A study of homozygous twins suggested that bifocal lenses may have a beneficial effect by slowing down the development of myopia)Hasebe S, Nakatsuka C, Hamasaki I et al. Downward deviation of progressive addition lenses in a myopia control trial. Ophthalmic B.j. Opt, 2005; 25, 310-14). A laboratory (CooperVision) has developed "double focus" lenses ' MiSight), by the juxtaposition of areas of varying powers, which create a peripheral retinal myopisation, in order to slow the growth of the eye. A study showed that this equipment could slow the growth of the eye ((0.11 ± 0.08mm in avec la lentille à double focus versus 0.22 ± 0.09mm avec les lentilles conventionnelles) ())Anstice NS, Phillips JR (2011) Effect of dual-focus soft contact lens wear on axial myopia progression in children. Ophthalmology, 2011; 118, 1152-61).
Myopia and Orthokeratology
The Orthokeratology is to Wear rigid lenses at night, so as to induce corneal deformation (central flattening) and correct myopia, because the effect of the nocturnal port tends to persist during the day, after removing the lenses in the morning. It is difficult to validate the hypothesis of a braking effect of orthokeratology on myopia, due to methodological problems (absence of control group, transient modification of ocular geometry, etc.). In addition, Orthokeratology exposes microbial complications, particularly in children (Watt K, Swarbrick HA. Microbial keratitis in overnight orthokeratology: review of the first 50 casees. Eye Contact Lens, 2005; 31, 201-8). The assumed braking effect would result from the change in asphéricité of the cornea (less prolate/More oblate geometry), allowing for the inducing of peripheral retinal myopia. Recent studies have certified a beneficial effect of orthokératomogie on the ratentissement of myopia (Leo SW. Current approaches to myopia control. Curr Opin Ophthalmol. 2017; 28 (3): 267-275).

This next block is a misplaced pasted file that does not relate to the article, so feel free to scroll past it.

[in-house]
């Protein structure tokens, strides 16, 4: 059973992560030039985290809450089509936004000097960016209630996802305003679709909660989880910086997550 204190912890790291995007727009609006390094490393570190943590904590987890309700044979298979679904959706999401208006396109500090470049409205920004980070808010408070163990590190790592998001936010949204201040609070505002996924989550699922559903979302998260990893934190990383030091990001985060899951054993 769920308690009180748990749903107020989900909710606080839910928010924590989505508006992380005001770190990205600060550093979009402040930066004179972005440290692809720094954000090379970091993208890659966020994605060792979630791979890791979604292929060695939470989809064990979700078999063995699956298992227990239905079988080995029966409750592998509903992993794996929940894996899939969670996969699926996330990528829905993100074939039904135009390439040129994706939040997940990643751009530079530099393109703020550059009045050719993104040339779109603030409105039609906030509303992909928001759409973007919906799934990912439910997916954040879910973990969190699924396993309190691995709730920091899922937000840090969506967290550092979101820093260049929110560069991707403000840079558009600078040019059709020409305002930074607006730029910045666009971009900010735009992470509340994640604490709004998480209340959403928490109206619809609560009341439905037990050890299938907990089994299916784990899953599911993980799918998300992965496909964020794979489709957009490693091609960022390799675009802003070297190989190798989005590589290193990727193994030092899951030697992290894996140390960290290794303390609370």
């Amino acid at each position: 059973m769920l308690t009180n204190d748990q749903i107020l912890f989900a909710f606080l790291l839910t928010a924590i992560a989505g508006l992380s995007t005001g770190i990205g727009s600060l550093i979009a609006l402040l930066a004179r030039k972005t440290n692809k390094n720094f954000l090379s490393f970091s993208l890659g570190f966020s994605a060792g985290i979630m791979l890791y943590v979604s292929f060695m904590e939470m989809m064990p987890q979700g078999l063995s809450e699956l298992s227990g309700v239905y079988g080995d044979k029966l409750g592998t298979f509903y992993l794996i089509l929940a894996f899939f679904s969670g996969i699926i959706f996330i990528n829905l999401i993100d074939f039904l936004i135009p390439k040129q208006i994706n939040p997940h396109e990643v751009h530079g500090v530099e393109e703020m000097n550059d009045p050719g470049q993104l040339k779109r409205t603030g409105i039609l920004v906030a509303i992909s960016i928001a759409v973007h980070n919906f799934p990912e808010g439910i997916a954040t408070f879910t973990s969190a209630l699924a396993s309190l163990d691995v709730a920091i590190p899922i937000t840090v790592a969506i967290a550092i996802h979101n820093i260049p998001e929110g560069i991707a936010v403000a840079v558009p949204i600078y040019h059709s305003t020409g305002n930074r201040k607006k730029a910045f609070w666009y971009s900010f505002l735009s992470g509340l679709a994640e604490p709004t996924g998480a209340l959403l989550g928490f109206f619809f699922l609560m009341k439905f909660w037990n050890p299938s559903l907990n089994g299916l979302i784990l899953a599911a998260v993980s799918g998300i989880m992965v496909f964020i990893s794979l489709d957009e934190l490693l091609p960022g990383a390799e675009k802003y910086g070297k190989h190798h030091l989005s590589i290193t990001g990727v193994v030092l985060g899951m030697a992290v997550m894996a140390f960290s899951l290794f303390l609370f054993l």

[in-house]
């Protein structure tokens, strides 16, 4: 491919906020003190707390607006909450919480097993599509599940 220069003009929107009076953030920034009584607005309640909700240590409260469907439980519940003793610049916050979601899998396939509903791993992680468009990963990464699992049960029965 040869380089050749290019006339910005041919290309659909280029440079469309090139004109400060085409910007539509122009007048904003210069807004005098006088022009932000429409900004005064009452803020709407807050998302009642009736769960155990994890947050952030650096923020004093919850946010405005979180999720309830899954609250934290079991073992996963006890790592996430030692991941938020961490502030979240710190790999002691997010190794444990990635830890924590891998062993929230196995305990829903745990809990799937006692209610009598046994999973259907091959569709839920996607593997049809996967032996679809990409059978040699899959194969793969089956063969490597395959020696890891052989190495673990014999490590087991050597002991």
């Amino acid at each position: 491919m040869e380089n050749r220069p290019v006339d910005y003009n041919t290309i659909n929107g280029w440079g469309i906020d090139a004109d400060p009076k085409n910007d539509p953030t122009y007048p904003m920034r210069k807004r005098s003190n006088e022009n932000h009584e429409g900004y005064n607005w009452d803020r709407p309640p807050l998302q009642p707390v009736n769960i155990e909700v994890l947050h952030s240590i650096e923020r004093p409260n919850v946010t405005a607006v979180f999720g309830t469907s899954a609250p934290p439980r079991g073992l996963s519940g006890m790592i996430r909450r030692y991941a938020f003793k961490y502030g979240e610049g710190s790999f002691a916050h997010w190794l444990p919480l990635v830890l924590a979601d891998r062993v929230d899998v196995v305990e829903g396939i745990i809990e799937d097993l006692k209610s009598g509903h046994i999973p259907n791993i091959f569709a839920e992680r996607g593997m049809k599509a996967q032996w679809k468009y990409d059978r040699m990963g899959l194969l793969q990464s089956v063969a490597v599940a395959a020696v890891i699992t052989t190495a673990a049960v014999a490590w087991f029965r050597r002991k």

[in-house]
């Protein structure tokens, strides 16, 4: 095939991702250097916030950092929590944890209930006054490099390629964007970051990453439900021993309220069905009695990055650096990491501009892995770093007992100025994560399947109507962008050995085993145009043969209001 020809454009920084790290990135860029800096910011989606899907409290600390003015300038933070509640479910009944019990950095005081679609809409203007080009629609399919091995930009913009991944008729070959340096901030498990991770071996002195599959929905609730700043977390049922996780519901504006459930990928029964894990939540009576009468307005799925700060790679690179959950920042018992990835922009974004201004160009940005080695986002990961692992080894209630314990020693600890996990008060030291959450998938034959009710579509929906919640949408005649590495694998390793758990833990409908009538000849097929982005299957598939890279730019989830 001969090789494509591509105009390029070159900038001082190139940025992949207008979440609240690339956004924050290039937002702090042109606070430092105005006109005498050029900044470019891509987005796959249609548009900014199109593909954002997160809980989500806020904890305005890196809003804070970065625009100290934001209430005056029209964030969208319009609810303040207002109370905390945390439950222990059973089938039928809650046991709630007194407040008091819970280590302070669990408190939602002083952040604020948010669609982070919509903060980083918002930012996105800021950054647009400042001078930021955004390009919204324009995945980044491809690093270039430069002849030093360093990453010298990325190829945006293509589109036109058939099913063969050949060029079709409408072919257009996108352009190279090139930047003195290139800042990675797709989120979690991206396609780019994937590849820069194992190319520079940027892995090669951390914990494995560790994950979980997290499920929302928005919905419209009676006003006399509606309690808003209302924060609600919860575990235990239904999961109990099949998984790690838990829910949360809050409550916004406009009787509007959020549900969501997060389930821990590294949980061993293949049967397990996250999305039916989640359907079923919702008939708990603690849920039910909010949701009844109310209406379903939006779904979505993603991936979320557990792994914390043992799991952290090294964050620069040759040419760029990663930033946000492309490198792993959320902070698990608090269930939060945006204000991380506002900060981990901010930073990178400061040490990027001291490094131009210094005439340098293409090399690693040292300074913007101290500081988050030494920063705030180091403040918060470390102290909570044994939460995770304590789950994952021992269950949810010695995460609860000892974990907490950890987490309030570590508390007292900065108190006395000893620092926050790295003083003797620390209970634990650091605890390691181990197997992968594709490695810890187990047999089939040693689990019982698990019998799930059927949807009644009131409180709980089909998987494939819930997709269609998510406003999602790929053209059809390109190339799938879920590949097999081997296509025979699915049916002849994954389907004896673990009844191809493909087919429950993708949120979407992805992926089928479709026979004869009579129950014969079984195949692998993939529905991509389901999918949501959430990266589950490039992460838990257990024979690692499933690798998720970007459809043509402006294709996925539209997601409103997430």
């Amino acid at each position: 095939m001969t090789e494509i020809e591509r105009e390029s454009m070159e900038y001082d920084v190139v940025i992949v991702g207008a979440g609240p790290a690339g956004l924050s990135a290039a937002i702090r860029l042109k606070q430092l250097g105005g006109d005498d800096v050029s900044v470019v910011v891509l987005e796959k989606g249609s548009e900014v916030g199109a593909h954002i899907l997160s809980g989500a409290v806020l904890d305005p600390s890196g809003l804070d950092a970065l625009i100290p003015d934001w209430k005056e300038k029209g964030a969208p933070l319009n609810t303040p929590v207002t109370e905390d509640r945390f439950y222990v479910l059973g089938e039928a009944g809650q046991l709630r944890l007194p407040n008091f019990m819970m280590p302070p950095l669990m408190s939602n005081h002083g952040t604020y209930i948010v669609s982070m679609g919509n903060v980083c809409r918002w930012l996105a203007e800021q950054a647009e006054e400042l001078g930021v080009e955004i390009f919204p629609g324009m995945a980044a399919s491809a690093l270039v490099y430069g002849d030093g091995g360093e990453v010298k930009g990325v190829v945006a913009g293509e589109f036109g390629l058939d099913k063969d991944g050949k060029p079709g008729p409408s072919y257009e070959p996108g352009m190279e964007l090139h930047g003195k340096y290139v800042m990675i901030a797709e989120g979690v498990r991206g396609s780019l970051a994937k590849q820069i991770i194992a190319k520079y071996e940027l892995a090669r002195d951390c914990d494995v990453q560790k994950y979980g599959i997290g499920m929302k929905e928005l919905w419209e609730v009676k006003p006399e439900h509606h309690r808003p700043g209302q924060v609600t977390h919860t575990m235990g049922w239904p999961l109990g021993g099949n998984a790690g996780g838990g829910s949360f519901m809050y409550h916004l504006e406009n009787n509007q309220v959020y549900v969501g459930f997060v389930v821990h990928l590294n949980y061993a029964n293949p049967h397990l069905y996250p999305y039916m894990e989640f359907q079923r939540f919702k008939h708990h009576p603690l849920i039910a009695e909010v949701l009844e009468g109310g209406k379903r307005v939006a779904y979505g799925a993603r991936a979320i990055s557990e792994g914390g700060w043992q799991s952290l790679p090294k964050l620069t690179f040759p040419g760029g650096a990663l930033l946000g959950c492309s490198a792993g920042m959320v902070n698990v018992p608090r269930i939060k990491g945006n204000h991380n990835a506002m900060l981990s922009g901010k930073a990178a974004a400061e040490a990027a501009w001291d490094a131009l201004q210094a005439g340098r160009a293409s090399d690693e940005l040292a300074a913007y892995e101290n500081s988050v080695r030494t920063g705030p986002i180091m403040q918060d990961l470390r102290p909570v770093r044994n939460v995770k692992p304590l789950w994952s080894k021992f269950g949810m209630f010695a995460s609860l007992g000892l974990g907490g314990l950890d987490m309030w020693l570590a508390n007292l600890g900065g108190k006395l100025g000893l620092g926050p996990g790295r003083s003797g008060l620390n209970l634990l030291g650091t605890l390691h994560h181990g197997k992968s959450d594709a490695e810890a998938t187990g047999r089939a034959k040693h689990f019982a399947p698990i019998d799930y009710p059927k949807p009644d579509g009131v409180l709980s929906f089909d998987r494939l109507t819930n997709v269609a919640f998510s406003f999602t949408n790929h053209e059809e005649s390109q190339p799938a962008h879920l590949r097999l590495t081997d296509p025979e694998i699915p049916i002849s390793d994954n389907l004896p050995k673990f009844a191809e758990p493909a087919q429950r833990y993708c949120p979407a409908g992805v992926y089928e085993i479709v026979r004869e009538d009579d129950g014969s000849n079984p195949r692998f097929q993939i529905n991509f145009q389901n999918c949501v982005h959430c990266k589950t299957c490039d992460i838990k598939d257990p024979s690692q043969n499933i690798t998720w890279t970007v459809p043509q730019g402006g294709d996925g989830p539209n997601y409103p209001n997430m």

The precise mechanisms behind the excessive elongation of the eyeball, responsible for most myopia, remain largely unrecognized. Studies suggest that, at the epidemiological level, children of Asian origin are more frequently suffering from myopia, and that there is a positive link between prolonged reading and myopia (whose causality is not demonstrated), as well as a link Between outdoor activities and myopia. The population of the European continent is proportionately less myopic than that of Asian, but the prevalence of myopia is increasing. Outdoor activities could have a protective effect, and it seems reasonable not to deprive our children of it.